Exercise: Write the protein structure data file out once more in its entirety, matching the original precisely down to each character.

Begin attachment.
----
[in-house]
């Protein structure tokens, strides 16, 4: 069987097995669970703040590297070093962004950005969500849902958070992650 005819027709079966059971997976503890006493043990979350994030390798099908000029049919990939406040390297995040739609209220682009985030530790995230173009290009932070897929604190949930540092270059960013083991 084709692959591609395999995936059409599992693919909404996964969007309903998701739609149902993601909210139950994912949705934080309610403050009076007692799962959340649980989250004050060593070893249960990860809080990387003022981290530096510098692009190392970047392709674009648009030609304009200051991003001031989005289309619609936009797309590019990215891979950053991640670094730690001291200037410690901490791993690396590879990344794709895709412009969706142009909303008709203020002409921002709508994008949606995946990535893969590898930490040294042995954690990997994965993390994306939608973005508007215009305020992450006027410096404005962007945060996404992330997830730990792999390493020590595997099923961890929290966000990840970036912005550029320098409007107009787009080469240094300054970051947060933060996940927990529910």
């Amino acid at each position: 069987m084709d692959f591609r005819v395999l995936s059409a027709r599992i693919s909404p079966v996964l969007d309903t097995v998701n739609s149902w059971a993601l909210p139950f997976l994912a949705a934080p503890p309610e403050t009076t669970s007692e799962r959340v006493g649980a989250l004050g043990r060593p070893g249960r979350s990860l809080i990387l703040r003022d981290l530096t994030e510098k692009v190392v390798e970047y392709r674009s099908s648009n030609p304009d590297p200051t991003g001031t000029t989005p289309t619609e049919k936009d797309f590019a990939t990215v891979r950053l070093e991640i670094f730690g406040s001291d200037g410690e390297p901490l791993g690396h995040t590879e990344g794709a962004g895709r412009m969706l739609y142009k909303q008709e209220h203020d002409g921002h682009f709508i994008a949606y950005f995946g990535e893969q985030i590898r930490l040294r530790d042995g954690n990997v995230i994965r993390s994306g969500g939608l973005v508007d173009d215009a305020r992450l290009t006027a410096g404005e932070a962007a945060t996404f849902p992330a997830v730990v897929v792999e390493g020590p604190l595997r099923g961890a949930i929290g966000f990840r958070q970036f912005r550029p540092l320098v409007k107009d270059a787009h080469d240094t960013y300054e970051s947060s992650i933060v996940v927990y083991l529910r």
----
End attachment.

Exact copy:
[in-house]
């Protein structure tokens, strides 16, 4: 069987097995669970703040590297070093962004950005969500849902958070992650 005819027709079966059971997976503890006493043990979350994030390798099908000029049919990939406040390297995040739609209220682009985030530790995230173009290009932070897929604190949930540092270059960013083991 084709692959591609395999995936059409599992693919909404996964969007309903998701739609149902993601909210139950994912949705934080309610403050009076007692799962959340649980989250004050060593070893249960990860809080990387003022981290530096510098692009190392970047392709674009648009030609304009200051991003001031989005289309619609936009797309590019990215891979950053991640670094730690001291200037410690901490791993690396590879990344794709895709412009969706142009909303008709203020002409921002709508994008949606995946990535893969590898930490040294042995954690990997994965993390994306939608973005508007215009305020992450006027410096404005962007945060996404992330997830730990792999390493020590595997099923961890929290966000990840970036912005550029320098409007107009787009080469240094300054970051947060933060996940927990529910």
């Amino acid at each position: 069987m084709d692959f591609r005819v395999l995936s059409a027709r599992i693919s909404p079966v996964l969007d309903t097995v998701n739609s149902w059971a993601l909210p139950f997976l994912a949705a934080p503890p309610e403050t009076t669970s007692e799962r959340v006493g649980a989250l004050g043990r060593p070893g249960r979350s990860l809080i990387l703040r003022d981290l530096t994030e510098k692009v190392v390798e970047y392709r674009s099908s648009n030609p304009d590297p200051t991003g001031t000029t989005p289309t619609e049919k936009d797309f590019a990939t990215v891979r950053l070093e991640i670094f730690g406040s001291d200037g410690e390297p901490l791993g690396h995040t590879e990344g794709a962004g895709r412009m969706l739609y142009k909303q008709e209220h203020d002409g921002h682009f709508i994008a949606y950005f995946g990535e893969q985030i590898r930490l040294r530790d042995g954690n990997v995230i994965r993390s994306g969500g939608l973005v508007d173009d215009a305020r992450l290009t006027a410096g404005e932070a962007a945060t996404f849902p992330a997830v730990v897929v792999e390493g020590p604190l595997r099923g961890a949930i929290g966000f990840r958070q970036f912005r550029p540092l320098v409007k107009d270059a787009h080469d240094t960013y300054e970051s947060s992650i933060v996940v927990y083991l529910r």